Typical distorted Times debate by its own rules.
by Stephen Lendman
The New York Times debated it. Nine views were presented. Mark Weisbrot co-directs the Center for Economic and Policy Research. He's fair-minded and forthright.
He was outnumbered eight to one. Times style debates avoid evenhanded exchanges.
Debates are an ancient tradition. Genuine ones air views freely. Beliefs are challenged. Truths are sought.
Critical thinking is stimulated. Opinions are formed. Conclusions are reached through free and open dialogue and discussion.
Debates should involve opposing sides given full opportunity to air views and challenge others. New York Times editors changed the rules.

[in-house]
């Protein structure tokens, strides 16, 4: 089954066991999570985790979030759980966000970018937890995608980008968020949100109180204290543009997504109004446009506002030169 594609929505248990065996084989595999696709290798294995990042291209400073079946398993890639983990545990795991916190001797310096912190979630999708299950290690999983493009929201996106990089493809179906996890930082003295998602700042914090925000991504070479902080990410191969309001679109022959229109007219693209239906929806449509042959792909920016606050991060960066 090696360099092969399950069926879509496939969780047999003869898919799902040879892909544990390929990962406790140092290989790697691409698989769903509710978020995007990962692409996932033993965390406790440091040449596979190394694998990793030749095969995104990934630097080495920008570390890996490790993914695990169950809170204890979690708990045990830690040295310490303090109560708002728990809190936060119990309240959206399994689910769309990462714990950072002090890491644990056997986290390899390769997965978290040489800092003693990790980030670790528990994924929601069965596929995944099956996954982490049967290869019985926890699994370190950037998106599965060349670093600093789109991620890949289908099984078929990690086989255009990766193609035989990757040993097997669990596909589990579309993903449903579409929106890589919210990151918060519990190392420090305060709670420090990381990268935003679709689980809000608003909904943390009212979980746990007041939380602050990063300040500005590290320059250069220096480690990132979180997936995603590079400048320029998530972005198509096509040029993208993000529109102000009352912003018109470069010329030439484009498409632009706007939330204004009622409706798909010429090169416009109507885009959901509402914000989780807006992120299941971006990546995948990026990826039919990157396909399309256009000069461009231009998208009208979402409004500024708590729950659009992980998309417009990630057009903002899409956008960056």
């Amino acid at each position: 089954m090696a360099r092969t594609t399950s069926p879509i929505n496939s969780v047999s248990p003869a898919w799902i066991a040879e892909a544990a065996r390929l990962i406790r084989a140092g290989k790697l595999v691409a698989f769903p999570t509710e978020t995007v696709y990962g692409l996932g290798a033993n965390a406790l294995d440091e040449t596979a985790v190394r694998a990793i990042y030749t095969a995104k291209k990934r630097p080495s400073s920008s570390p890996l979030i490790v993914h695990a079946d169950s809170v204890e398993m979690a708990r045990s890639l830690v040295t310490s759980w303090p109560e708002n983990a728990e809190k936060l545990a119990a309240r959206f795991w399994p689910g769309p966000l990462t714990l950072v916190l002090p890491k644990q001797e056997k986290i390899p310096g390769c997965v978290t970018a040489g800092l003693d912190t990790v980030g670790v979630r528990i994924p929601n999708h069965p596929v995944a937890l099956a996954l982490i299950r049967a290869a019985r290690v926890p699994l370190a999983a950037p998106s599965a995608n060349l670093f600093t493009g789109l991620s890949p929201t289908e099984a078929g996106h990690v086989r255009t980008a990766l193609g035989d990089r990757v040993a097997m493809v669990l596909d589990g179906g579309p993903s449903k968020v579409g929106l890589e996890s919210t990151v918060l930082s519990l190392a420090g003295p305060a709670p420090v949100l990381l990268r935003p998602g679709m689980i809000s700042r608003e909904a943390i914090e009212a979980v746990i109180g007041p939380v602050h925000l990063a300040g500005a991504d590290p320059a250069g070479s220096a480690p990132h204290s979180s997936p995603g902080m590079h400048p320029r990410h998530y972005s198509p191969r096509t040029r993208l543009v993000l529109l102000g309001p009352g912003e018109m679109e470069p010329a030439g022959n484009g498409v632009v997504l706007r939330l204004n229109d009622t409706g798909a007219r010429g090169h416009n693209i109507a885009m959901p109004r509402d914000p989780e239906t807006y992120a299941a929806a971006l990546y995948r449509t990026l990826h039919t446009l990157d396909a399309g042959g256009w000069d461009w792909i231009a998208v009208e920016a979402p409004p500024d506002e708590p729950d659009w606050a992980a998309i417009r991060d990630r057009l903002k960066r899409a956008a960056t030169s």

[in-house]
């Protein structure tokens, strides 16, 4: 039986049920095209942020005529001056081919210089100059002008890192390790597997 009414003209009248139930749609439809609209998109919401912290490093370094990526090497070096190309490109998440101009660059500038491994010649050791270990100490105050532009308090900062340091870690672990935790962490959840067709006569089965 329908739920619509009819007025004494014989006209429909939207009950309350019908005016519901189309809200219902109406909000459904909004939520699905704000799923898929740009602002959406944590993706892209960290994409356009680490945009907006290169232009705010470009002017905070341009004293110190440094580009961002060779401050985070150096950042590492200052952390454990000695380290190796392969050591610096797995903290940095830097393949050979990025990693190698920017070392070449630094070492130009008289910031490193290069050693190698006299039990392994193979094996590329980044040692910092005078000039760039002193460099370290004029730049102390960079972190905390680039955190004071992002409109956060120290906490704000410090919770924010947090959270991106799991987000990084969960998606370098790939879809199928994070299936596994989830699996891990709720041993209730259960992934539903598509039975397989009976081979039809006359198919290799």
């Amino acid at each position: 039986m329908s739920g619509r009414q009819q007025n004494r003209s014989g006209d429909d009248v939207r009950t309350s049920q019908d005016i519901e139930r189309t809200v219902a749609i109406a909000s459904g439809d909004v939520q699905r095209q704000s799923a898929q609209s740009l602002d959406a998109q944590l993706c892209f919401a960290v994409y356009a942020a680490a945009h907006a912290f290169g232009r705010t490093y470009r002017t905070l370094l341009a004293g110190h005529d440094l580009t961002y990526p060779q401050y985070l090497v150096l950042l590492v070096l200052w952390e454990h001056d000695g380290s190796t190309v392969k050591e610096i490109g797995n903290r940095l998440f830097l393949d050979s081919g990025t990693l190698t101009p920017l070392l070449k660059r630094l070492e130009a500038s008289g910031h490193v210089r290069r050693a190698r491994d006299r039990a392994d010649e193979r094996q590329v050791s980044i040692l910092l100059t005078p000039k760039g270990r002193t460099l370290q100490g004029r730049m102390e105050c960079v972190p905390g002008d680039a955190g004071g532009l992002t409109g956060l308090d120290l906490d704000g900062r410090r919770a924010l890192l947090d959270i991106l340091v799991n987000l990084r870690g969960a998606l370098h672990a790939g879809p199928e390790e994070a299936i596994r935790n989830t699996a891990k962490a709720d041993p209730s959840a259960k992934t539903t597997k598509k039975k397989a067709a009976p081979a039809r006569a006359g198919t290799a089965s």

News and views are filtered. One-sided ones are prioritized. Government and corporate ones matter most. Truth is largely suppressed. Dissent is marginalized.
Consent is manufactured short of full and accurate disclosure. Readers aren't told what they most need to know.
On January 3, The Times headlined "The Future of Venezuela," saying:
Chavez's health raises questions. His January 10 inauguration approaches. He'll not likely be well enough to attend. Postponement can delay swearing in for later.
Key is whether he's well enough to serve or for how long. If "he steps down or dies, what will become of Venezuela," asked The Times? "Will Chavismo survive?"
"What sorts of social, economic and political issues must the next president confront? Would the nation's contentious relationship with the United States improve?"